Philippians 4: 1-19
In today’s passage, Paul’s plea for rejoicing, saying in verse 4, “Rejoice in the Lord always, again I will say, Rejoice,” challenges each one of us in what our main thing is, a source of our joy.
We may think of joy as a private overflow of good feeling in response to happy circumstances.
For Paul, joy is shared, not individual; a byproduct, not an end in itself; a discipline of Gospel living, not a feel-good factor; thus, joy is a command, not an option dependent on our circumstances.
Therefore, joy was not an escape for the pain of his life; it was a reconsideration and reinvestment in life from a different view. In other words, joy was a practice of regarding the same painful situation from another angle, one that made him see his struggle in prison as an opportunity for God in which he asks his beloved friends at Philippi and us to stay in gratitude, even in difficult situations, such as Covid-19.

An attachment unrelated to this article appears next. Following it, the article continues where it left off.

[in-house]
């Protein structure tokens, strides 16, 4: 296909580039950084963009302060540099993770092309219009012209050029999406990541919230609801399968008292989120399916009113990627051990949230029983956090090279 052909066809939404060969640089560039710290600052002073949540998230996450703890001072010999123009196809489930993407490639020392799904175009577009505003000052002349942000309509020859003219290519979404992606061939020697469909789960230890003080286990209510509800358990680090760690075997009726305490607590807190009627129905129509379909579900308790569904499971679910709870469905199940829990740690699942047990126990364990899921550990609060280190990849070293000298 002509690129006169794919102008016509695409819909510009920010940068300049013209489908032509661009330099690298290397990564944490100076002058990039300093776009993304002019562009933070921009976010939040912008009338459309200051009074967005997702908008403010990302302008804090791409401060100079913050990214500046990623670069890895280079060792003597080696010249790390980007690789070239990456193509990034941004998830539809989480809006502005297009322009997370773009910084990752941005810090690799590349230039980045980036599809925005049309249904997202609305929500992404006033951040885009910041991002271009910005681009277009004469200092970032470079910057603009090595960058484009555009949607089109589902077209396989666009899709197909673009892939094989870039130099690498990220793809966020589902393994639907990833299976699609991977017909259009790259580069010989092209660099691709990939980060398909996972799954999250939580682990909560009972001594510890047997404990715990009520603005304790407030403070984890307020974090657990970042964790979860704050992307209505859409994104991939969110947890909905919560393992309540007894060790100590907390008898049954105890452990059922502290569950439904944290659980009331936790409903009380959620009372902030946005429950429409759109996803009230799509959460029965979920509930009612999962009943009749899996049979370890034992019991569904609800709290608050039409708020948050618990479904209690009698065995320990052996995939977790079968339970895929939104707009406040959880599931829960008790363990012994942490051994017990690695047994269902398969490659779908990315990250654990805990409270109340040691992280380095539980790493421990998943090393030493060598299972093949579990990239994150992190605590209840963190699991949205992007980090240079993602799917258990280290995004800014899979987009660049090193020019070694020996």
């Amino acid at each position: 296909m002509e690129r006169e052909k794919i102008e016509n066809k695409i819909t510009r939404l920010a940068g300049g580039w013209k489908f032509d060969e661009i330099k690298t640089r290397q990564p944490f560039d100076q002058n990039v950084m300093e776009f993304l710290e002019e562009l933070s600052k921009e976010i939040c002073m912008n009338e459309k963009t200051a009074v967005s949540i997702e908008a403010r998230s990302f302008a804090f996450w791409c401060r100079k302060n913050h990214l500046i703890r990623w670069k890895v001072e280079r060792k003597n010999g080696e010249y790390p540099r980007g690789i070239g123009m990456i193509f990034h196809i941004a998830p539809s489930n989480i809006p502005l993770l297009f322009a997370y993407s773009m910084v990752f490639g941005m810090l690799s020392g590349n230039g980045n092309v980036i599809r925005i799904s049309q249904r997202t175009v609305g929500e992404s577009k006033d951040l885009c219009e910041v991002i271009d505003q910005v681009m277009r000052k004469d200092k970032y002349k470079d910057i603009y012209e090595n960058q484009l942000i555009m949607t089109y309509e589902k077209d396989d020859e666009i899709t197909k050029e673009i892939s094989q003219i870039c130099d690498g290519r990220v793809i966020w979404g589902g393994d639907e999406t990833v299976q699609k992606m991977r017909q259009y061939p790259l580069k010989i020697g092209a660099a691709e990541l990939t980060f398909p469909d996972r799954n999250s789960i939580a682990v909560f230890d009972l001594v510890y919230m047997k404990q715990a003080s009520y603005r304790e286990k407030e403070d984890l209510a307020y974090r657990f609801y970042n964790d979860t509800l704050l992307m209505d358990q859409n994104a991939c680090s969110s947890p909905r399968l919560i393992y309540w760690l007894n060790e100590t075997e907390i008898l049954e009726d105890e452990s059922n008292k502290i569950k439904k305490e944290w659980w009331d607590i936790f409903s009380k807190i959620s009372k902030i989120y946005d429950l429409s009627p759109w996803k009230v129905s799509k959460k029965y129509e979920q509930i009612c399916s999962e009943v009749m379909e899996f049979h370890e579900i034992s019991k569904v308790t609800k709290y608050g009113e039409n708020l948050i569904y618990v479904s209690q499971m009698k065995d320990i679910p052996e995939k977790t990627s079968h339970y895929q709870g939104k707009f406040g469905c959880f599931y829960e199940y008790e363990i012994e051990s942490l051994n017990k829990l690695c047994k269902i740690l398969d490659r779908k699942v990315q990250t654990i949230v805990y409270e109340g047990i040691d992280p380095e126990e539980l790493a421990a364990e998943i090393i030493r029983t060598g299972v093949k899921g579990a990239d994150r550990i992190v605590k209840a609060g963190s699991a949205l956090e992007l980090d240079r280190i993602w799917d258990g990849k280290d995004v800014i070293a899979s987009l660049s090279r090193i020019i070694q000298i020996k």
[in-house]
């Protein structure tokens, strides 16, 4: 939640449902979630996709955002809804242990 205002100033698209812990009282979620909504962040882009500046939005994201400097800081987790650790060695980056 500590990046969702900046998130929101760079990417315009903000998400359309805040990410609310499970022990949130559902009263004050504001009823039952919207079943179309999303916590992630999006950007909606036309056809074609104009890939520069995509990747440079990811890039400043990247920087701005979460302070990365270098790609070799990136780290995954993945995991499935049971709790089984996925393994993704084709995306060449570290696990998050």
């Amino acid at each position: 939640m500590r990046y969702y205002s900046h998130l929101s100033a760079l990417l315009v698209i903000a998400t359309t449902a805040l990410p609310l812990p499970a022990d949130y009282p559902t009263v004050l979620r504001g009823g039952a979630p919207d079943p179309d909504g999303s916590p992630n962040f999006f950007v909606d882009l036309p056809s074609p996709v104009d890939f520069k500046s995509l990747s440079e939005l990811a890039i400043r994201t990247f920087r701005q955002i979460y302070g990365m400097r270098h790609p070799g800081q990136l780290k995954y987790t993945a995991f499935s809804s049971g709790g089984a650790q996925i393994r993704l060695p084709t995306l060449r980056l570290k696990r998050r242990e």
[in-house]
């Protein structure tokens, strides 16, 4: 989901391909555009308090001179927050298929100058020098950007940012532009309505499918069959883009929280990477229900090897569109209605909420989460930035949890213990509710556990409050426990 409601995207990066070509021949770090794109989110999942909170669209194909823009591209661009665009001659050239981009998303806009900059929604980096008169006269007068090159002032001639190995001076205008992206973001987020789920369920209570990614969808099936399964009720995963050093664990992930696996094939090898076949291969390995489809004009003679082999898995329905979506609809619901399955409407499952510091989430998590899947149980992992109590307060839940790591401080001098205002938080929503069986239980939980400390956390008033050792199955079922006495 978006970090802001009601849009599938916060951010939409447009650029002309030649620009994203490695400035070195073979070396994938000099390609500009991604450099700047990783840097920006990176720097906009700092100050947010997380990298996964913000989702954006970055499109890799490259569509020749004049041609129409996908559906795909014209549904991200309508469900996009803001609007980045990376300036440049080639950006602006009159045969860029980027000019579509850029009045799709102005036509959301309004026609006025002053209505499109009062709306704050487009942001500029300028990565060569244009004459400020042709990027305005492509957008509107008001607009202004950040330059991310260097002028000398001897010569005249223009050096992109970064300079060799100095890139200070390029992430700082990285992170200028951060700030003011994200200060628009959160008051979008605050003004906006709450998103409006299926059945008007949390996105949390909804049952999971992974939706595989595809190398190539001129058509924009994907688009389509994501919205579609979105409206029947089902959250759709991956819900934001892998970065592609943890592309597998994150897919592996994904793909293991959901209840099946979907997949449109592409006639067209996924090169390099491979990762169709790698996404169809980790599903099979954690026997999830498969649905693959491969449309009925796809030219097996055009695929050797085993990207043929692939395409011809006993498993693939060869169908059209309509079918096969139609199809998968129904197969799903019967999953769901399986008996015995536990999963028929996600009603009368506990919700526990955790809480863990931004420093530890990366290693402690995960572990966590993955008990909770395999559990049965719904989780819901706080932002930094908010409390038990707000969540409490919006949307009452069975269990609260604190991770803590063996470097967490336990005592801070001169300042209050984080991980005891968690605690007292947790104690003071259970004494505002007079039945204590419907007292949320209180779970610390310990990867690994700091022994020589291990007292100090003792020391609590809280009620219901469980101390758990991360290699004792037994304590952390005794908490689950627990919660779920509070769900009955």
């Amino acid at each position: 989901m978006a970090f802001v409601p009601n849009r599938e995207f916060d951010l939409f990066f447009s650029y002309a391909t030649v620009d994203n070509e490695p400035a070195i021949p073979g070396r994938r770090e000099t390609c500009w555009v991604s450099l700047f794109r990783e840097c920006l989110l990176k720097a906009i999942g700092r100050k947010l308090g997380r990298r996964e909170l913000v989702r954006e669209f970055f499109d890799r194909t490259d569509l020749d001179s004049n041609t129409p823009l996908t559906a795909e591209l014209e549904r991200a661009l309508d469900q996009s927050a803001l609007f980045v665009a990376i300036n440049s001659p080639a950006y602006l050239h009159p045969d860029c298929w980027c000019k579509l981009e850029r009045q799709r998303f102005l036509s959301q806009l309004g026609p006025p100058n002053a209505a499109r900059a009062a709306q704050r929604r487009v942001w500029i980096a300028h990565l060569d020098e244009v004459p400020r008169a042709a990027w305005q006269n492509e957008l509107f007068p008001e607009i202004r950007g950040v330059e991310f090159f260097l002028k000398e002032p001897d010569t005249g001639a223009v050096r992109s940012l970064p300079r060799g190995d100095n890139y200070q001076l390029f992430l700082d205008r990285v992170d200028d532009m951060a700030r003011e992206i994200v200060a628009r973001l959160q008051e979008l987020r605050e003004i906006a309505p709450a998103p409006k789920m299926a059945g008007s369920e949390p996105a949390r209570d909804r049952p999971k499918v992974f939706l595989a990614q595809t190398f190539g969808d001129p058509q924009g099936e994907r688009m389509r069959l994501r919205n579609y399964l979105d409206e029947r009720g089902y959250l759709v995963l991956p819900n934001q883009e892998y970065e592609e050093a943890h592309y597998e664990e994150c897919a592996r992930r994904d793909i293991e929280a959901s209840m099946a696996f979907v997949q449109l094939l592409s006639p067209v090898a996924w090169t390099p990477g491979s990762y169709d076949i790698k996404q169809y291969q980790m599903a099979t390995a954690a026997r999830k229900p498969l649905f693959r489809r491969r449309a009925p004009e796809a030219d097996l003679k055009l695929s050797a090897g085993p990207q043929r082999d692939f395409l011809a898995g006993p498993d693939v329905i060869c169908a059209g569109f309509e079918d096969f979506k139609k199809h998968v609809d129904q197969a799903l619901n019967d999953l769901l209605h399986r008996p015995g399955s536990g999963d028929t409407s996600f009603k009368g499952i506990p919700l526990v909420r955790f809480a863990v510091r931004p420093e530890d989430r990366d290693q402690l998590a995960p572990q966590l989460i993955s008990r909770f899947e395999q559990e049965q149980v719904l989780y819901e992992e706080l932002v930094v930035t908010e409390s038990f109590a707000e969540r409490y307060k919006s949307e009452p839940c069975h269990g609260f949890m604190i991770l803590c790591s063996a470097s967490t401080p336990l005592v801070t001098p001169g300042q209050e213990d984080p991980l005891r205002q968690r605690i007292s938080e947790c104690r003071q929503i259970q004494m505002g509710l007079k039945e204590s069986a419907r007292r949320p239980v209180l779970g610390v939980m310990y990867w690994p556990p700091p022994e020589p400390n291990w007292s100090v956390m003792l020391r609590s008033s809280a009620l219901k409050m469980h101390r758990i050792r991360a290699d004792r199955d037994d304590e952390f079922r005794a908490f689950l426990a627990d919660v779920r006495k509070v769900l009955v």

The “anything” and “everything” of our life can be sources of endless worry. So, we all wish we knew a perfect solution to fix all kinds of our problems.
We probably have a tendency to have an illusion that a big solution may bring joy when time comes. However, Paul’s solution for us in the passage seems very simple, “letting your gentleness or forbearance be known to everyone, letting your requests be made known to God, and beloved whatever is true, whatever is honorable, whatever is just, whatever is pure, whatever is pleasing, whatever is commendable.”
Words for “joy” and “rejoicing” appear more than a dozen times in the book of Philippians,
which is the letter from Paul’s prison cell. Unlike Paul, I wonder if our joy may become too optional or emotional depending on what our circumstances are.
Paul’s words to the church, “Rejoice in the Lord always,” calling us to say what the source of our joy is.
Joy may appear when we stand in gratitude and God’s grace.
Joy may emerge when we reconsider our painful situation from another angle.
Joy may be seen with us and through us when we keep on doing what seem like ordinary acts. Amen.